New Zealand today announced an ambitious plan to rid the island nation of all invasive predators by 2050.
The targeted creatures include rats, weasels, possums and ferrets, all introduced to the island by native settlers and Europeans. If successful, the proposal would eradicate every member of those species on the island in an attempt to restore a more natural ecosystem. It is estimated that some 25 million native birds are killed each year by invasive species, including New Zealand’s iconic, endangered kiwi. All told, Prime Minister John Key says invasive species are costing the island $3.3 billion annually.
To achieve their goal, officials in New Zealand have dedicated an initial investment of $20 million toward creating Predator Free New Zealand, a corporation aimed at building partnerships with the private sector to eradicate pests. The government has pledged to provide one dollar of support for every two dollars raised by private corporations and local governments.
“This is the most ambitious conservation project attempted anywhere in the world, but we believe if we all work together as a country we can achieve it,” Key said in a statement.
The project bears similarities to pest-control programs in Alberta, Canada, which have been largely successful in eliminating invasive rats through a combination of border controls, truck and train searches and a hotline that enables residents to call in rat sightings. The province has seven employees dedicated almost solely to rat control.
The only mammals today that are native to New Zealand are bats and marine mammals — all of the terrestrial mammals there were brought in by settlers. Carnivorous species such as rats and ferrets prey on the natives and compete with them for resources. Invasive species are also blamed for the spread of bovine tuberculosis on the island.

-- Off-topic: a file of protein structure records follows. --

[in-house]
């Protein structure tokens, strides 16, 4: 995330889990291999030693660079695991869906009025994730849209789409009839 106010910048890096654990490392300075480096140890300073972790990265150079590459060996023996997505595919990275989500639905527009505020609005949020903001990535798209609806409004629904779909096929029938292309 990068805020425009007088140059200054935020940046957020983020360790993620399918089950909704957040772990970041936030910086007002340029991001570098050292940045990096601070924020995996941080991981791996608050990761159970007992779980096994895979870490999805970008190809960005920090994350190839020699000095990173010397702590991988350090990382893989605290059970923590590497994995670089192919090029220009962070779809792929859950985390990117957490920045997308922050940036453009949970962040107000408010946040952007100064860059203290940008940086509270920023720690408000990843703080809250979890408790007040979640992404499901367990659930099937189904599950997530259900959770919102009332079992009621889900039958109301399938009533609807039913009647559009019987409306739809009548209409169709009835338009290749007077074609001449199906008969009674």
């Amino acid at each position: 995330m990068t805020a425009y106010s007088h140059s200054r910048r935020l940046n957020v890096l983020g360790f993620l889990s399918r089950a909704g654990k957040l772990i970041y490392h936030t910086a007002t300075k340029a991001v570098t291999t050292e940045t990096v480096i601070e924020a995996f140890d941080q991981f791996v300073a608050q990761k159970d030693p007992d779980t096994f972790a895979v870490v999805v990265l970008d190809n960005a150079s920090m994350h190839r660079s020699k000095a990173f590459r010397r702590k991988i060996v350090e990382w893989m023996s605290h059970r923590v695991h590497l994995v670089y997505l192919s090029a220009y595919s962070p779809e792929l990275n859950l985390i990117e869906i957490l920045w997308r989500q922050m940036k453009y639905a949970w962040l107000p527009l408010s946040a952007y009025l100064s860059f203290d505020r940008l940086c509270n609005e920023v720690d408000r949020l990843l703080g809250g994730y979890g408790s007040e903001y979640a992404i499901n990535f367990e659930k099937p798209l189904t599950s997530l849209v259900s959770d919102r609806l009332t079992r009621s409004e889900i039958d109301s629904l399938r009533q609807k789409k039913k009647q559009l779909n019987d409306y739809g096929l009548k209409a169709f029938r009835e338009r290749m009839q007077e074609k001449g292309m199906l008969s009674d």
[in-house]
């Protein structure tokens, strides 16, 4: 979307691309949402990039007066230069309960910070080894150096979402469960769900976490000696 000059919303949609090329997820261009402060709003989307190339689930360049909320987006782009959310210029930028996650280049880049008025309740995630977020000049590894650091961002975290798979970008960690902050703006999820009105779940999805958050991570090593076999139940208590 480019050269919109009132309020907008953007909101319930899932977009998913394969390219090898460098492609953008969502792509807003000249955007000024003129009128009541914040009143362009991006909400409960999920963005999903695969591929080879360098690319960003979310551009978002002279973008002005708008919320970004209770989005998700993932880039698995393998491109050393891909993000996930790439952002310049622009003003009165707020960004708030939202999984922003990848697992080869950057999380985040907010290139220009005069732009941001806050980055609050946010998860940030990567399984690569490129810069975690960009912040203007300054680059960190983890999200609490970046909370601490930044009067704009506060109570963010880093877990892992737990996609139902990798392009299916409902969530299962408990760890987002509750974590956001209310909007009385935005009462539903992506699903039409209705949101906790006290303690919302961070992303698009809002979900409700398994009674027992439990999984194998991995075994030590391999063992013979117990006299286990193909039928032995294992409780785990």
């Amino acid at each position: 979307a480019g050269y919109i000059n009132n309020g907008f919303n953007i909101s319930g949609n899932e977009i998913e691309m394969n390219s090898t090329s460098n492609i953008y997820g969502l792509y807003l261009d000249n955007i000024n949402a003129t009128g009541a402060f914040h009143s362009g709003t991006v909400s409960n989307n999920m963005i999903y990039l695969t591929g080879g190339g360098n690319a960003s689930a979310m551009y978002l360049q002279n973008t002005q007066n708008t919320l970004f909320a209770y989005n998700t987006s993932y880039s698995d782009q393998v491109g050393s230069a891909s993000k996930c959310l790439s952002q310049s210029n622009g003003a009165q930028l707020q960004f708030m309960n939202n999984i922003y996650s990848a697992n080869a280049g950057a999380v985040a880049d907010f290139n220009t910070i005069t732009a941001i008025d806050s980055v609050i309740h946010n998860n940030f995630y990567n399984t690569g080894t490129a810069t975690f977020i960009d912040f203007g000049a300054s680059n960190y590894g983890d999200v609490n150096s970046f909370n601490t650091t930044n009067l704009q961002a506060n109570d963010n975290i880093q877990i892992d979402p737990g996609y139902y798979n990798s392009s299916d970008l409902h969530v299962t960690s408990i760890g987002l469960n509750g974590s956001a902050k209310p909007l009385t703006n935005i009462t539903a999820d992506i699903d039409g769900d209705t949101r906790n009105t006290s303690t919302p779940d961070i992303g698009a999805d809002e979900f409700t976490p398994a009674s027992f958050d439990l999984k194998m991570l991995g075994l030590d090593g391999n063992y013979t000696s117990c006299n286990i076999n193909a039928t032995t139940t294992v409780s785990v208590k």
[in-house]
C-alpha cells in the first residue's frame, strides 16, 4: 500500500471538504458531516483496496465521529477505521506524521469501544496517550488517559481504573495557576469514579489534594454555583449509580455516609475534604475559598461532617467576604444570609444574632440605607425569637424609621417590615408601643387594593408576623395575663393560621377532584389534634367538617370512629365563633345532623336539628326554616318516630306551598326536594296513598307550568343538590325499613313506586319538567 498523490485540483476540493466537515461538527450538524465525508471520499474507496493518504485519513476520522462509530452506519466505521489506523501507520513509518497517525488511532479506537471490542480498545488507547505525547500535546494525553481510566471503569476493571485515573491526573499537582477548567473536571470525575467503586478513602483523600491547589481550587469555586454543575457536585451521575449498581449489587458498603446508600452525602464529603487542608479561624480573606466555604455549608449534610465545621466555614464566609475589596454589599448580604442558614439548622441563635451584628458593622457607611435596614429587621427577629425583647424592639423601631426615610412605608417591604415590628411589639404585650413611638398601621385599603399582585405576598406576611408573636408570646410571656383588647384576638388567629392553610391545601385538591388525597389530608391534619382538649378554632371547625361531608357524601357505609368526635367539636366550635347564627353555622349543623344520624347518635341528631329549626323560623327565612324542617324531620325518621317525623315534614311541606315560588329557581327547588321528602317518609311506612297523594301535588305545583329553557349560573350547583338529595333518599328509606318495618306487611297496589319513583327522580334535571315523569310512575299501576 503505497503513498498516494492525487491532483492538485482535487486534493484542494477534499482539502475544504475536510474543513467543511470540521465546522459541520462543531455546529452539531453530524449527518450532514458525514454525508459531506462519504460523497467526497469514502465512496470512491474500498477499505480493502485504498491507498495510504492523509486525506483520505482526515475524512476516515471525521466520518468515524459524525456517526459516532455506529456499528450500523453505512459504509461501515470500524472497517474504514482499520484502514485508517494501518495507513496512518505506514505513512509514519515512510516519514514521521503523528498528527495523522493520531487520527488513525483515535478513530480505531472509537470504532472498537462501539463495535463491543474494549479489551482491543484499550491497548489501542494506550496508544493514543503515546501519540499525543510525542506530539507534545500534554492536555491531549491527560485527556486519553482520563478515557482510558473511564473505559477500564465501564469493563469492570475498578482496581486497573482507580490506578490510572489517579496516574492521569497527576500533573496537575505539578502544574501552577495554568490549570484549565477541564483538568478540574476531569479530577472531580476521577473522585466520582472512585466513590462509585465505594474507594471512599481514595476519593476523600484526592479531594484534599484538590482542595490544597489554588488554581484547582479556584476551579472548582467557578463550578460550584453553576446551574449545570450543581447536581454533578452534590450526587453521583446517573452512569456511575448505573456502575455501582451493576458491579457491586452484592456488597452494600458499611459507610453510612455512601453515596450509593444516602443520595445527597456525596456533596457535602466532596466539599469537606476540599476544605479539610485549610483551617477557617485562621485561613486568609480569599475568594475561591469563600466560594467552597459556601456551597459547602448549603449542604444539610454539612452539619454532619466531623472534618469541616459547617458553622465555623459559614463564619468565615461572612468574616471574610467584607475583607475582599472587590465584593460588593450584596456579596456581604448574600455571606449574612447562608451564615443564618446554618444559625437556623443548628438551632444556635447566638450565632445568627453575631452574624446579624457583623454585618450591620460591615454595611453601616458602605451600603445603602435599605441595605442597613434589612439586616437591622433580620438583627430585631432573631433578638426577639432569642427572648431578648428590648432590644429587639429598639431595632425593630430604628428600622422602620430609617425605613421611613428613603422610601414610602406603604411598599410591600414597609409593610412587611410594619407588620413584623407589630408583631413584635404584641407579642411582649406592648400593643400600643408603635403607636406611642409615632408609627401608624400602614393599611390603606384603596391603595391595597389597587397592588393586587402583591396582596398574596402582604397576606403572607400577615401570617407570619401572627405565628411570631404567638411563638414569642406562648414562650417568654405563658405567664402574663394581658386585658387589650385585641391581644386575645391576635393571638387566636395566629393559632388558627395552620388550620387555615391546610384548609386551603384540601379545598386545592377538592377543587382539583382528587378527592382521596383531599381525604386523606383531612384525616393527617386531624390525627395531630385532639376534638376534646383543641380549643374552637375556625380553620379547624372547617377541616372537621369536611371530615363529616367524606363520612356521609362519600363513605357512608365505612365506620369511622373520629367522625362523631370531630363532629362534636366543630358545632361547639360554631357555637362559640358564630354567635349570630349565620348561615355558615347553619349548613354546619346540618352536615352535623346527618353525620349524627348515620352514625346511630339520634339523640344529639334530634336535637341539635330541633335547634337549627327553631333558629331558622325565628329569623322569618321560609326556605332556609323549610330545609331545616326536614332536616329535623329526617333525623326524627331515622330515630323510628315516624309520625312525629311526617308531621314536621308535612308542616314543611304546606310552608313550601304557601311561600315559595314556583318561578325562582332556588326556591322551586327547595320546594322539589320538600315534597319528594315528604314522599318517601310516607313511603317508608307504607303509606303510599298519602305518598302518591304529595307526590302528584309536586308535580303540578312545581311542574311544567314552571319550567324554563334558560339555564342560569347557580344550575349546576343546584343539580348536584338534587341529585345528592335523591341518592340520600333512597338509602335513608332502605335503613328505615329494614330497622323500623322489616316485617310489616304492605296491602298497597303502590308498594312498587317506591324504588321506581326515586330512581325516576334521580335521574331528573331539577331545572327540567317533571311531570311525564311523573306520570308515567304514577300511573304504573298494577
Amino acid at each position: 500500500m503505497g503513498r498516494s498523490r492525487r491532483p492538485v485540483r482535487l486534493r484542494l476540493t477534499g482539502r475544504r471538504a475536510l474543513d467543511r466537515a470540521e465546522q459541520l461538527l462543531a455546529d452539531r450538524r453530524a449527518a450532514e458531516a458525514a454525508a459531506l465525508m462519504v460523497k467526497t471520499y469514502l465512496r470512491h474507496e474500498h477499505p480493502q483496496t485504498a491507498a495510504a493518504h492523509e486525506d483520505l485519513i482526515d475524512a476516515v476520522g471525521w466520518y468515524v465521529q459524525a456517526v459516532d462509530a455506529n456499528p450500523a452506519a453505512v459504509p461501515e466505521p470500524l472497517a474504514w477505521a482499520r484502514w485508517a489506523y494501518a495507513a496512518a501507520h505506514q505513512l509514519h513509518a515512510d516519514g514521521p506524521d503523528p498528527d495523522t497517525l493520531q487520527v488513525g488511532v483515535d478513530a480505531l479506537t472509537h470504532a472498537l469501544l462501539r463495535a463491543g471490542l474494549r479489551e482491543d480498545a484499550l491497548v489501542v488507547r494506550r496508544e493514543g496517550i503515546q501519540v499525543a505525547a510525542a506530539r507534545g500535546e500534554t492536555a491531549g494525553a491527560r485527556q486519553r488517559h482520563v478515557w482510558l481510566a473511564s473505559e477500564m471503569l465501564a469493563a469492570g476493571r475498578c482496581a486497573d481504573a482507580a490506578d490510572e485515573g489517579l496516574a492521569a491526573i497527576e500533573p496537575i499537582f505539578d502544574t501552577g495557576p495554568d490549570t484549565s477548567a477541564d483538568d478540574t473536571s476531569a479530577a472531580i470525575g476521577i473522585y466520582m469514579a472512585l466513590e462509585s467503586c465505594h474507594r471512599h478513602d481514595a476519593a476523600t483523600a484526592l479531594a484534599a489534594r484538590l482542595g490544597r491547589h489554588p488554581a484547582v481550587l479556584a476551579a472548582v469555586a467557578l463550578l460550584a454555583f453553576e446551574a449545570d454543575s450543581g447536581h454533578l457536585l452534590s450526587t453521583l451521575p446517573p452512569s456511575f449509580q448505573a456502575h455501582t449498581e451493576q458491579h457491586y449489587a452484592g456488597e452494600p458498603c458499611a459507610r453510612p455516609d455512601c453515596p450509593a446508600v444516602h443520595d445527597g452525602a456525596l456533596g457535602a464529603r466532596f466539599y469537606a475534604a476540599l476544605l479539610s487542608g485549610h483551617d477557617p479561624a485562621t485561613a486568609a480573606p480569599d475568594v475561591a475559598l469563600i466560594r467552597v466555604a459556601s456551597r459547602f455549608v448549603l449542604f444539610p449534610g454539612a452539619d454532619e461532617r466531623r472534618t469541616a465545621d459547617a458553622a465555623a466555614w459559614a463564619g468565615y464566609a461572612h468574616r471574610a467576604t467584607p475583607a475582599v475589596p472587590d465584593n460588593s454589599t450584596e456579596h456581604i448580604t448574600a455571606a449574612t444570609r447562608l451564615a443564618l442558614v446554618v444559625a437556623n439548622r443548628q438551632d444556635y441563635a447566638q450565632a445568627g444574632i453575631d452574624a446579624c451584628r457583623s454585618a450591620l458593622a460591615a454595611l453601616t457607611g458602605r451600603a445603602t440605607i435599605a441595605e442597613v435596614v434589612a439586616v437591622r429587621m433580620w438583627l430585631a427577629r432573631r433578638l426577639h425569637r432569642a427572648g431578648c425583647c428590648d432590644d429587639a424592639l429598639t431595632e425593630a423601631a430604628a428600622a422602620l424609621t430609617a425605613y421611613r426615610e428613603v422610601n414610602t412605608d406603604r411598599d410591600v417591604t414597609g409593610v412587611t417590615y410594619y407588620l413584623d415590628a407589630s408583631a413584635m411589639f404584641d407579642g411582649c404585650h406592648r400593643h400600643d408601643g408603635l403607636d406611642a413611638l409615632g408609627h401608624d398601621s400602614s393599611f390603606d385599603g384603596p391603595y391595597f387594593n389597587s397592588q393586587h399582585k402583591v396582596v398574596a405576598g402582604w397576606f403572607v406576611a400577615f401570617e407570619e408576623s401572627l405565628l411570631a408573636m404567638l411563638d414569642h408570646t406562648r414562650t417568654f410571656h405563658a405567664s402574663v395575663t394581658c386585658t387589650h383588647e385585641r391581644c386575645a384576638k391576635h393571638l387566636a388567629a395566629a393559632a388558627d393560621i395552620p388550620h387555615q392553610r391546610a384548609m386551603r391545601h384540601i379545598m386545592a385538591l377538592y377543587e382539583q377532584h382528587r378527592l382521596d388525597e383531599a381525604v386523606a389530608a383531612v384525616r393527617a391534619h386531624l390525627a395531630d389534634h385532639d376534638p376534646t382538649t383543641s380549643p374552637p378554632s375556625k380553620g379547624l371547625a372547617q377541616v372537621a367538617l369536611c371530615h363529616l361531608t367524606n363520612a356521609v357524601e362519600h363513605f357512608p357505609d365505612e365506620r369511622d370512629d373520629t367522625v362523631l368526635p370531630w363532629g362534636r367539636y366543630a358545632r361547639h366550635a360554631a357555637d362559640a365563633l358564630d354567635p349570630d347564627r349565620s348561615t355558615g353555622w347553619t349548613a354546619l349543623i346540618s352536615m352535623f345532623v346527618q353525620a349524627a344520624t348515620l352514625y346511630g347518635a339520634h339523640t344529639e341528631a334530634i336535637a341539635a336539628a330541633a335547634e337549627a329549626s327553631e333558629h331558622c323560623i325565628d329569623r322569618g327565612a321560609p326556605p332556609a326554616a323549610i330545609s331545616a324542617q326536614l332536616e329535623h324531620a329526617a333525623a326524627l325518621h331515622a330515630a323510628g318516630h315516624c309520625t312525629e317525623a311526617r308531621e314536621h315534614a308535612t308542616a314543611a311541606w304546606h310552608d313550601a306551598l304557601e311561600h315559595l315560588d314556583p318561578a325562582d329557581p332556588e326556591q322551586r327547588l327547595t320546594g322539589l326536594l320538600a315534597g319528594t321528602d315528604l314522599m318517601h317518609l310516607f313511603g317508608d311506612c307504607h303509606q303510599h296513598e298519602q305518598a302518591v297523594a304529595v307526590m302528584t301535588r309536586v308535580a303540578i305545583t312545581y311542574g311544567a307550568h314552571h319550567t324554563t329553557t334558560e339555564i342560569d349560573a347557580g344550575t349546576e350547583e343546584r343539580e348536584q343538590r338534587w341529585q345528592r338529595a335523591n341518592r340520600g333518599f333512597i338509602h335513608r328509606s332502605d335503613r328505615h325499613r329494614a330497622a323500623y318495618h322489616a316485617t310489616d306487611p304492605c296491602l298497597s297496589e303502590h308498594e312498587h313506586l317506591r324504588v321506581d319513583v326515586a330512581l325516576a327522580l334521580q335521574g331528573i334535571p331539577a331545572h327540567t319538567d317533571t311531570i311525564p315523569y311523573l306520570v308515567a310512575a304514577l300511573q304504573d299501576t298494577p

New Methods Needed
Current methods of extermination include aerial drops of the controversial poison 1080, traps and hunting, which has led to the rise of possum fur as a luxury item. While these methods will likely play a role in the expanded efforts to control invasive populations, the government acknowledges that new technologies are needed.
The effort builds on previous attempts to rid New Zealand of invasive predators, such as Project Taranaki Mounga, which is an attempt to clear Egmont National Park of predators. Similar projects have begun in isolated areas in New Zealand over the past decade or so, and most are still ongoing. This proposal would be the first to establish a nation-wide effort to completely eradicate all invasive mammals.
According to a 2015 study, a pest-control program encompassing the entire country would cost around $6 billion over the course of 50 years. That’s less than half of what it would cost to fund pest-management programs over the same time period, however. New Zealand currently spends about $40 million every year on invasive species management.
While a goal of 2050 has been set, that may be a conservative estimate says advocacy manager Kevin Hackwell, speaking to the Guardian. He thinks that the island could be pest free as early as 2040.
The plan is set to kick off in 2017, with the goal of developing the technology to eradicate at least one species of mammal by 2025.